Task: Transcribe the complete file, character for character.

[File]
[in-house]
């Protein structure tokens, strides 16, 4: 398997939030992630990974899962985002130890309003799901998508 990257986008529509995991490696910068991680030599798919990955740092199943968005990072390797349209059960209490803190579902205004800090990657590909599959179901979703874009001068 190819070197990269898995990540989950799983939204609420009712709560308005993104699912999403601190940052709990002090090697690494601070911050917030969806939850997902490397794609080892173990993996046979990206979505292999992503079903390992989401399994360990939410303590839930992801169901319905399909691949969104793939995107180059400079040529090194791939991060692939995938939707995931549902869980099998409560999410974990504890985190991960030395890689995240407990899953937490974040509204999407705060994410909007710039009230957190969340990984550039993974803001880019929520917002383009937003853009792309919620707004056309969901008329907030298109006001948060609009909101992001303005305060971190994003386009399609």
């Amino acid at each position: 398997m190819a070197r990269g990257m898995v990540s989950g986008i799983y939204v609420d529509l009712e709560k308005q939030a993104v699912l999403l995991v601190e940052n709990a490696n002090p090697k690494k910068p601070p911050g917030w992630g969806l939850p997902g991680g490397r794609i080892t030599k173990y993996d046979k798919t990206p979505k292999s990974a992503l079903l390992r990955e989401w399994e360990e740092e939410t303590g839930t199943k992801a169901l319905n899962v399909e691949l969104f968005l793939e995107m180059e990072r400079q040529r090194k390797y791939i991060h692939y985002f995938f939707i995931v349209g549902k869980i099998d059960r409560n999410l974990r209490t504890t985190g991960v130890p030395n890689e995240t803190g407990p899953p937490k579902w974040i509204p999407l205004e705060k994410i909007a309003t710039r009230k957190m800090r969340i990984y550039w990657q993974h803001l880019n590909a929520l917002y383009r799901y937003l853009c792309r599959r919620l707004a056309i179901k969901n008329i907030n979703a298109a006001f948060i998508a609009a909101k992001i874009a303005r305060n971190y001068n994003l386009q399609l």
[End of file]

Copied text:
[in-house]
């Protein structure tokens, strides 16, 4: 398997939030992630990974899962985002130890309003799901998508 990257986008529509995991490696910068991680030599798919990955740092199943968005990072390797349209059960209490803190579902205004800090990657590909599959179901979703874009001068 190819070197990269898995990540989950799983939204609420009712709560308005993104699912999403601190940052709990002090090697690494601070911050917030969806939850997902490397794609080892173990993996046979990206979505292999992503079903390992989401399994360990939410303590839930992801169901319905399909691949969104793939995107180059400079040529090194791939991060692939995938939707995931549902869980099998409560999410974990504890985190991960030395890689995240407990899953937490974040509204999407705060994410909007710039009230957190969340990984550039993974803001880019929520917002383009937003853009792309919620707004056309969901008329907030298109006001948060609009909101992001303005305060971190994003386009399609």
């Amino acid at each position: 398997m190819a070197r990269g990257m898995v990540s989950g986008i799983y939204v609420d529509l009712e709560k308005q939030a993104v699912l999403l995991v601190e940052n709990a490696n002090p090697k690494k910068p601070p911050g917030w992630g969806l939850p997902g991680g490397r794609i080892t030599k173990y993996d046979k798919t990206p979505k292999s990974a992503l079903l390992r990955e989401w399994e360990e740092e939410t303590g839930t199943k992801a169901l319905n899962v399909e691949l969104f968005l793939e995107m180059e990072r400079q040529r090194k390797y791939i991060h692939y985002f995938f939707i995931v349209g549902k869980i099998d059960r409560n999410l974990r209490t504890t985190g991960v130890p030395n890689e995240t803190g407990p899953p937490k579902w974040i509204p999407l205004e705060k994410i909007a309003t710039r009230k957190m800090r969340i990984y550039w990657q993974h803001l880019n590909a929520l917002y383009r799901y937003l853009c792309r599959r919620l707004a056309i179901k969901n008329i907030n979703a298109a006001f948060i998508a609009a909101k992001i874009a303005r305060n971190y001068n994003l386009q399609l």